Arts & Leisure
Beware the Ides of March: Julius Caesar Migrates to Africa
BAM's spring season continues with The Royal Shakespeare Company's US debut of Julius Caesar at the Harvey Lichtenstein Theater. Set in present day Africa with an all black cast, Shakespeare's words have a new resonance when juxtaposed with Africa's recent political history. Caesar was a favorite of Nelson Mandela's and the text was passed among those incarcerated at Robben Island for apartheid uprisings. This inspired the RSC's Artistic Director, Gregory Doran, to move the play from Rome to Africa. In an interview with the Telegraph (UK) Doran explained the aftermath of a revolution is where the trouble really begins: "…we realized the key thing was not are they going to get rid of Qaddafi; the key thing is what happens next. And that's the big political issue in Julius Caesar, too: what happens after the assassination."
The African backdrop is visually striking and makes the performance more accessible to audience members who may not be versed in Shakespeare. Instead of distracting from the plot, the new setting enhances it; when the stage is occupied by a group of men in fatigues holding guns and machetes the seemingly abstract idea of a political conspiracy is understood immediately. Live music composed by Akintayo Akinbode is performed throughout, adding to the lush atmosphere and enhancing the suspense. A shaman replaces the soothsayer as the one to warn Caesar of the Ides of March, and the closeness of the spirit world is felt throughout. Despite the warning, Caesar is ultimately betrayed by his friends in a bloody and expertly choreographed assassination.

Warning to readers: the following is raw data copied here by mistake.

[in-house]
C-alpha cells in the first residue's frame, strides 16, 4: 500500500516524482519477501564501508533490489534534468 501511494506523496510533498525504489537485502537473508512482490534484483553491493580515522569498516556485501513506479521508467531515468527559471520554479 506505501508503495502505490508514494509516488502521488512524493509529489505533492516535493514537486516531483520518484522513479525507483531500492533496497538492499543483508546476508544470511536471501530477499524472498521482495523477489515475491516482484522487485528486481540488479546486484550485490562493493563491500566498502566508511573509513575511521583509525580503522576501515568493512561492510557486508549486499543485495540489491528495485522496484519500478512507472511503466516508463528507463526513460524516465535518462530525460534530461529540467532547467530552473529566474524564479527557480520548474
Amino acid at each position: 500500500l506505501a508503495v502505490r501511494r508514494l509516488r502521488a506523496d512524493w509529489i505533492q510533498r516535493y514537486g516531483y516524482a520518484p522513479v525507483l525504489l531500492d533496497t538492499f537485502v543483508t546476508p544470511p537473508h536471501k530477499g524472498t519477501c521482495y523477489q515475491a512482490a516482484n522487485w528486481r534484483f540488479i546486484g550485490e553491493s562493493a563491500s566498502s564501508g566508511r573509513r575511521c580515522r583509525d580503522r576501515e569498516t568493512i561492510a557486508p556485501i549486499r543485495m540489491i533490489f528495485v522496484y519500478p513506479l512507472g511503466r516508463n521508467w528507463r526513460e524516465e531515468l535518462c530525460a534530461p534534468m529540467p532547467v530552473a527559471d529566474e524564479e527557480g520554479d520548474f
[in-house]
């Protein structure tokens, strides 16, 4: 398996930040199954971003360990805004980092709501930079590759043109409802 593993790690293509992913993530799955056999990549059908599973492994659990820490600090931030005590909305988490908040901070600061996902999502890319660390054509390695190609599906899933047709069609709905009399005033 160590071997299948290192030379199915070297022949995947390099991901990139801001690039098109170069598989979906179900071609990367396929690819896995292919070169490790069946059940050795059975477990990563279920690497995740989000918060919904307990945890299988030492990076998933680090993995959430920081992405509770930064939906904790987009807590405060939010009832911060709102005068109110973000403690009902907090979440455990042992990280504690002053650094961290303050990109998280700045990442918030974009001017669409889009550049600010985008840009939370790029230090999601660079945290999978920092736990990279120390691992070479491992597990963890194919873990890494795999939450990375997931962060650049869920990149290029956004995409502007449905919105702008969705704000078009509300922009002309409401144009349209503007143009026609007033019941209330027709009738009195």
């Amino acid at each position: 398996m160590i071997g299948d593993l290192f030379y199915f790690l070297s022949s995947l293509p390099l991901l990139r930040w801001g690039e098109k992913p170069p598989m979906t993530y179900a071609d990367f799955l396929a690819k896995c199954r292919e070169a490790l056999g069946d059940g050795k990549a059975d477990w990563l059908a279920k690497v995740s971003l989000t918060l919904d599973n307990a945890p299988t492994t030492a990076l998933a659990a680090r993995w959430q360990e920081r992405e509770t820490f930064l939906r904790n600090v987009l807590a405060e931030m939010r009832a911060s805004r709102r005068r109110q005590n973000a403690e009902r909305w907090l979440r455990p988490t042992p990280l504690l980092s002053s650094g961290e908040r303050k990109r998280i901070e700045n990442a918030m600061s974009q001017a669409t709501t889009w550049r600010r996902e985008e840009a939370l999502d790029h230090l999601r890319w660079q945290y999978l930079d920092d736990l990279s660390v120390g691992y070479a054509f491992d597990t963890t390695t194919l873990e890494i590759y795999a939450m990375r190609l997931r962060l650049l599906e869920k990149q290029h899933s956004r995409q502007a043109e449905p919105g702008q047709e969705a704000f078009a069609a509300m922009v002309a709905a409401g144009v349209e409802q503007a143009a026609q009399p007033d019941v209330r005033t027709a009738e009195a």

The dynamic cast is comprised of classically trained RSC veterans, with Cyril Nri as Cassius, Anjoa Andoh as Portia, and Jeffrey Kissoon as Caesar. Ray Fearon brings a frightening level of intensity to the role of Mark Antony, and Paterson Joseph is brilliant as Brutus, simultaneously calculating and empathetic. It's worth noting that the actors speak Elizabethan English with African accents, a risky choice that is flawlessly executed.
Doran's incarnation of Julius Caesar is devastatingly beautiful, and we're extremely lucky that the US premier is here in Brooklyn. Get your tickets while they’re still available - this is not to be missed.
Now through April 28th at the BAM Harvey Theater, 651 Fulton Street. For tickets visit http://www.bam.org